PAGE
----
Apple Magic Keyboard for iPad Pro Review

Apple’s iPad devices are feeling more and more like laptop alternatives, for better or for worse they are now overloaded with features that let them multitask and confuse people who just want to use them without learning about hidden functionality that allows that multitasking.

All of the multi-tasking functionality is hidden behind swipes and gestures that are so obtuse Apple has to explain in a series of videos:

If only they had just had some kind of interface around apps that let you handle these things, like, I don’t know, window borders…

Still, it must be hard to go from an approachable app-based interface to one that adds multitasking when your apps didn’t really have room for multitasking functionality to start.

Which brings us to Apple’s addition of mouse functionality to the iPad last year.

Mouse support was hit or miss for a little while, but newer bluetooth mice work well, and the mouse cursor even adjusts to take over certain UI elements, a genuinely nifty trick that hasn’t been done before and improves the experience of mousing. Especially when so many apps end up using standard interface controls. The only downside is that many apps do not really support the new mousing modes, this is especially apparent if you use remote desktop software like VNC Viewer which expects a touch and so you have to click on the trackpad while you move the cursor or the mouse cursor won’t move at all. There is probably some VNC software that works better, but that’s just how some apps are setup. There is no “hover” state with touch like there is with a mouse cursor, so apps won’t work right away and this keyboard accessory has been out for almost an entire year.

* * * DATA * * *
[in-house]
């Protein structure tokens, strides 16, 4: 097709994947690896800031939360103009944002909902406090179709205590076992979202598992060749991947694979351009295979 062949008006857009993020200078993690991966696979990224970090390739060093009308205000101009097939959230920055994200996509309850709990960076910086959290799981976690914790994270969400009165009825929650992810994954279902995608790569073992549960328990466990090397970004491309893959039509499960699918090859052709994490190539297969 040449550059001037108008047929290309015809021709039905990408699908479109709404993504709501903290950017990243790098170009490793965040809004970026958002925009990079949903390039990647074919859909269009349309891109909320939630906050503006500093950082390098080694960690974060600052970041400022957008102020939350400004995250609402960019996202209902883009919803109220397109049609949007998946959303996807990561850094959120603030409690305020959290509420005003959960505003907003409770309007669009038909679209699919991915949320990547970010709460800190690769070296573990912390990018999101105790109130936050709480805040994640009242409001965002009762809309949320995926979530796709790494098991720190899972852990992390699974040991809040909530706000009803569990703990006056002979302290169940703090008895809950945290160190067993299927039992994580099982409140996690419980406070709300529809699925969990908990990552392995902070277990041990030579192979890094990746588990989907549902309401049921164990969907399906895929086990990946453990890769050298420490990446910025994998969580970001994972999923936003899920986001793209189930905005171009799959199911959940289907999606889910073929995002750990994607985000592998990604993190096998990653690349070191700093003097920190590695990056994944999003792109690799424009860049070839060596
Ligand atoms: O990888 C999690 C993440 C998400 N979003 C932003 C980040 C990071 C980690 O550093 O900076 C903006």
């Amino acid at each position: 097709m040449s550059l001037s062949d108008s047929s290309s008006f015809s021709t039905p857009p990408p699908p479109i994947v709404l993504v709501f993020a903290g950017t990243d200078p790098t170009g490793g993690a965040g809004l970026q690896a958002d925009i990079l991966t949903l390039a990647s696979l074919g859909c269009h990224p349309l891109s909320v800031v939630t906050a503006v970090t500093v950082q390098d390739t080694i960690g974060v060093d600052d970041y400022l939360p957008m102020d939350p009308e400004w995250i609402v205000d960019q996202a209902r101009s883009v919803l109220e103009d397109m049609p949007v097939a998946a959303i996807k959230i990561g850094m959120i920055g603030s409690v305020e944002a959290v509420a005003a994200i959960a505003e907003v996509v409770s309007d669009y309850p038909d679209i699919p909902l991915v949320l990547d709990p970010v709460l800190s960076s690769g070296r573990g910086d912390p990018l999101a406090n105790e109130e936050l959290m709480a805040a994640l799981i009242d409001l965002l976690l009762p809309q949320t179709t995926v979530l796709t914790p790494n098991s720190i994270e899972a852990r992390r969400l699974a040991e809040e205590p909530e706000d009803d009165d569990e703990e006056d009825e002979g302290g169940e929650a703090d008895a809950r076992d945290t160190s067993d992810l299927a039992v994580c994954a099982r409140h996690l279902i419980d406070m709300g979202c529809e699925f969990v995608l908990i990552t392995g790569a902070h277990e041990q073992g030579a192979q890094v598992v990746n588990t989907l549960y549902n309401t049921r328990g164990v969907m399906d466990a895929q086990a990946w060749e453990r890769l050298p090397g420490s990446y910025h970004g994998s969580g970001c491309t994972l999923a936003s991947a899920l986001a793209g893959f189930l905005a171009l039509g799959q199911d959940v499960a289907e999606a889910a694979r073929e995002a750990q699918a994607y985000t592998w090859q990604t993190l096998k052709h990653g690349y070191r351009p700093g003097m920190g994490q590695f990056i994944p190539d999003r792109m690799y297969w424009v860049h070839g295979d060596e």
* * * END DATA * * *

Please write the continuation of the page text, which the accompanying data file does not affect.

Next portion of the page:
The first iPad shipped eleven years ago alongside an optional keyboard dock, an odd device that made ergonomic sense for a workstation but couldn’t really be picked up and carried around. It also had a portrait layout instead of the wider landscape view that people have come to expect. Portrait mode can be preferable for writing since you can see more of your document, but it might not work as well if you’re going to watch a show or movie or something else you’re writing about in a picture-in-picture window.

Since 2015 Apple has sold a series of Smart Keyboards and Smart Keyboard Folio devices for the iPad line that just included a keyboard but also were handy and wrapped around the iPad to provide some protection and could be positioned with the keyboard tucked away behind the iPad while still holding the tablet upright or below it for typing. Handy, but also expensive keyboards. They’re still available, and bluetooth keyboards, including Apple’s own have worked for years, but Apple finally made a keyboard that includes one of their fantastic trackpads in the superfluously named Magic Keyboard for iPad.